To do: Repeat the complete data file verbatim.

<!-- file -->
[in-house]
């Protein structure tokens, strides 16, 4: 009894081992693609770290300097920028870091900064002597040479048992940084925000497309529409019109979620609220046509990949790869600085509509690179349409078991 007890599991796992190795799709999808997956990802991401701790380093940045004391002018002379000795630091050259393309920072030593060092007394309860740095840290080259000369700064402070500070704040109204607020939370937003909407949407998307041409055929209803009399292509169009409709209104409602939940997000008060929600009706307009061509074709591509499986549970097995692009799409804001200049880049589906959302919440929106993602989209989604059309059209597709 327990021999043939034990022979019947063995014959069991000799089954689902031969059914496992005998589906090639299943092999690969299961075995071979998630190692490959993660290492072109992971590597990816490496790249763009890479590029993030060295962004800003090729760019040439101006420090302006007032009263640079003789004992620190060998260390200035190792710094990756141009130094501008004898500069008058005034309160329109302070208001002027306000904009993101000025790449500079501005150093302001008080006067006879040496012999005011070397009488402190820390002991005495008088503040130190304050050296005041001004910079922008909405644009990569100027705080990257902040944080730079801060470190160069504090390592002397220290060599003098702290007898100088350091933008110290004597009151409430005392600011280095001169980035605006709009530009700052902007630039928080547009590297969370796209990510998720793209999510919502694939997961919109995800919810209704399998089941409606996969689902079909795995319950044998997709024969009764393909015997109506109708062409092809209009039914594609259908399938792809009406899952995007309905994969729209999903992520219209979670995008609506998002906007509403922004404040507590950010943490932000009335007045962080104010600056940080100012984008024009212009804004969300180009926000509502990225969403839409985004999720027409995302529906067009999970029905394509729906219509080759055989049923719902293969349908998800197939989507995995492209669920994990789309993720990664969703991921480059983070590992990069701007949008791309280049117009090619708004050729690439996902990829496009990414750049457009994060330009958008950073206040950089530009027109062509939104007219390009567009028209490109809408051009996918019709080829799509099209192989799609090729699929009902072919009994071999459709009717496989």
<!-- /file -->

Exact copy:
[in-house]
């Protein structure tokens, strides 16, 4: 009894081992693609770290300097920028870091900064002597040479048992940084925000497309529409019109979620609220046509990949790869600085509509690179349409078991 007890599991796992190795799709999808997956990802991401701790380093940045004391002018002379000795630091050259393309920072030593060092007394309860740095840290080259000369700064402070500070704040109204607020939370937003909407949407998307041409055929209803009399292509169009409709209104409602939940997000008060929600009706307009061509074709591509499986549970097995692009799409804001200049880049589906959302919440929106993602989209989604059309059209597709 327990021999043939034990022979019947063995014959069991000799089954689902031969059914496992005998589906090639299943092999690969299961075995071979998630190692490959993660290492072109992971590597990816490496790249763009890479590029993030060295962004800003090729760019040439101006420090302006007032009263640079003789004992620190060998260390200035190792710094990756141009130094501008004898500069008058005034309160329109302070208001002027306000904009993101000025790449500079501005150093302001008080006067006879040496012999005011070397009488402190820390002991005495008088503040130190304050050296005041001004910079922008909405644009990569100027705080990257902040944080730079801060470190160069504090390592002397220290060599003098702290007898100088350091933008110290004597009151409430005392600011280095001169980035605006709009530009700052902007630039928080547009590297969370796209990510998720793209999510919502694939997961919109995800919810209704399998089941409606996969689902079909795995319950044998997709024969009764393909015997109506109708062409092809209009039914594609259908399938792809009406899952995007309905994969729209999903992520219209979670995008609506998002906007509403922004404040507590950010943490932000009335007045962080104010600056940080100012984008024009212009804004969300180009926000509502990225969403839409985004999720027409995302529906067009999970029905394509729906219509080759055989049923719902293969349908998800197939989507995995492209669920994990789309993720990664969703991921480059983070590992990069701007949008791309280049117009090619708004050729690439996902990829496009990414750049457009994060330009958008950073206040950089530009027109062509939104007219390009567009028209490109809408051009996918019709080829799509099209192989799609090729699929009902072919009994071999459709009717496989």